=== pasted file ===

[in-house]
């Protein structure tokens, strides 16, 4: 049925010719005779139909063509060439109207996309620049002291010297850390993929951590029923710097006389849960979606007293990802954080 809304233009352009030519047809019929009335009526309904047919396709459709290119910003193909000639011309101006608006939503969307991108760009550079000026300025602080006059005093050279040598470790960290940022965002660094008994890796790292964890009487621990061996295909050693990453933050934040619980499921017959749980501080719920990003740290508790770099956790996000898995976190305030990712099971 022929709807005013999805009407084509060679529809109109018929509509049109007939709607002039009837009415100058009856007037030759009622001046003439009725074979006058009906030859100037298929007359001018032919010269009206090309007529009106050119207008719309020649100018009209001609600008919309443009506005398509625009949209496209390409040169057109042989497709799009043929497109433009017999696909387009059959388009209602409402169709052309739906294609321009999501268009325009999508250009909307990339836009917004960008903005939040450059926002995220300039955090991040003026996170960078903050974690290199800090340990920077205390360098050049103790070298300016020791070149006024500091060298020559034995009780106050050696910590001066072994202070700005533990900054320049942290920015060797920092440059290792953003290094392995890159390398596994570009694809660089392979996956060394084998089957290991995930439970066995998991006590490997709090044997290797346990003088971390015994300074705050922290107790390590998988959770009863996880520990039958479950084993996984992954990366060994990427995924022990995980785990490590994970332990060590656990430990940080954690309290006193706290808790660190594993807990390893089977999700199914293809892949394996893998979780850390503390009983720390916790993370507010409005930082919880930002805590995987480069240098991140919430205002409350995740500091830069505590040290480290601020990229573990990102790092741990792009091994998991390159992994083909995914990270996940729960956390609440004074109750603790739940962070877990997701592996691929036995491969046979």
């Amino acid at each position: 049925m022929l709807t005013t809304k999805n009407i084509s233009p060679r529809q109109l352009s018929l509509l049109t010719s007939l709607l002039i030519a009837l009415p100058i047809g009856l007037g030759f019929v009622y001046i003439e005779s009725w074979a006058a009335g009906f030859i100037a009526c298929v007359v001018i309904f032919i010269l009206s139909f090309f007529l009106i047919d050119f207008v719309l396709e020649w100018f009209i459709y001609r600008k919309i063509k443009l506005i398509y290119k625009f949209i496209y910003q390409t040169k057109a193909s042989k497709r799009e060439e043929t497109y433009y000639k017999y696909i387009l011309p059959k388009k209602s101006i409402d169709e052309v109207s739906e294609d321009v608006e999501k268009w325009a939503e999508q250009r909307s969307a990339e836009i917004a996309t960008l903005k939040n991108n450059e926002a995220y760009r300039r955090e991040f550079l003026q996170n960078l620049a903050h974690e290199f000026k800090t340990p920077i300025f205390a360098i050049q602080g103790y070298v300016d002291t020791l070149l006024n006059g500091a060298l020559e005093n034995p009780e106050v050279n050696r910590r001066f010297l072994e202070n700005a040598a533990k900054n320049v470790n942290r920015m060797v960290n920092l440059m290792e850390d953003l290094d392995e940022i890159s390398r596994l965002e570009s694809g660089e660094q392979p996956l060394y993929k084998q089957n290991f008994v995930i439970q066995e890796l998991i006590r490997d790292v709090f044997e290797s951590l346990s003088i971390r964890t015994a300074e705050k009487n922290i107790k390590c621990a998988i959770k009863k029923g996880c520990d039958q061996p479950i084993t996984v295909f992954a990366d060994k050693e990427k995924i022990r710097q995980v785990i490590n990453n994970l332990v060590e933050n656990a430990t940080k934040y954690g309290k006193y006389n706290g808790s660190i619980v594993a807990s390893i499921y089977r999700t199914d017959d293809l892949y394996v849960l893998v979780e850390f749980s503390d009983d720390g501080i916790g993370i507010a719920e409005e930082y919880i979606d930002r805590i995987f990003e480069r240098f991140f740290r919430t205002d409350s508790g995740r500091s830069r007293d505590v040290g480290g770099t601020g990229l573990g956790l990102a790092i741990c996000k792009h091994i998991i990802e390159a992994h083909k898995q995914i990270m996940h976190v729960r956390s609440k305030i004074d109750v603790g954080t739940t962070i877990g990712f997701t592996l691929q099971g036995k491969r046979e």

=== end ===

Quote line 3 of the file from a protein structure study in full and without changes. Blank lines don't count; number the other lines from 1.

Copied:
């Amino acid at each position: 049925m022929l709807t005013t809304k999805n009407i084509s233009p060679r529809q109109l352009s018929l509509l049109t010719s007939l709607l002039i030519a009837l009415p100058i047809g009856l007037g030759f019929v009622y001046i003439e005779s009725w074979a006058a009335g009906f030859i100037a009526c298929v007359v001018i309904f032919i010269l009206s139909f090309f007529l009106i047919d050119f207008v719309l396709e020649w100018f009209i459709y001609r600008k919309i063509k443009l506005i398509y290119k625009f949209i496209y910003q390409t040169k057109a193909s042989k497709r799009e060439e043929t497109y433009y000639k017999y696909i387009l011309p059959k388009k209602s101006i409402d169709e052309v109207s739906e294609d321009v608006e999501k268009w325009a939503e999508q250009r909307s969307a990339e836009i917004a996309t960008l903005k939040n991108n450059e926002a995220y760009r300039r955090e991040f550079l003026q996170n960078l620049a903050h974690e290199f000026k800090t340990p920077i300025f205390a360098i050049q602080g103790y070298v300016d002291t020791l070149l006024n006059g500091a060298l020559e005093n034995p009780e106050v050279n050696r910590r001066f010297l072994e202070n700005a040598a533990k900054n320049v470790n942290r920015m060797v960290n920092l440059m290792e850390d953003l290094d392995e940022i890159s390398r596994l965002e570009s694809g660089e660094q392979p996956l060394y993929k084998q089957n290991f008994v995930i439970q066995e890796l998991i006590r490997d790292v709090f044997e290797s951590l346990s003088i971390r964890t015994a300074e705050k009487n922290i107790k390590c621990a998988i959770k009863k029923g996880c520990d039958q061996p479950i084993t996984v295909f992954a990366d060994k050693e990427k995924i022990r710097q995980v785990i490590n990453n994970l332990v060590e933050n656990a430990t940080k934040y954690g309290k006193y006389n706290g808790s660190i619980v594993a807990s390893i499921y089977r999700t199914d017959d293809l892949y394996v849960l893998v979780e850390f749980s503390d009983d720390g501080i916790g993370i507010a719920e409005e930082y919880i979606d930002r805590i995987f990003e480069r240098f991140f740290r919430t205002d409350s508790g995740r500091s830069r007293d505590v040290g480290g770099t601020g990229l573990g956790l990102a790092i741990c996000k792009h091994i998991i990802e390159a992994h083909k898995q995914i990270m996940h976190v729960r956390s609440k305030i004074d109750v603790g954080t739940t962070i877990g990712f997701t592996l691929q099971g036995k491969r046979e």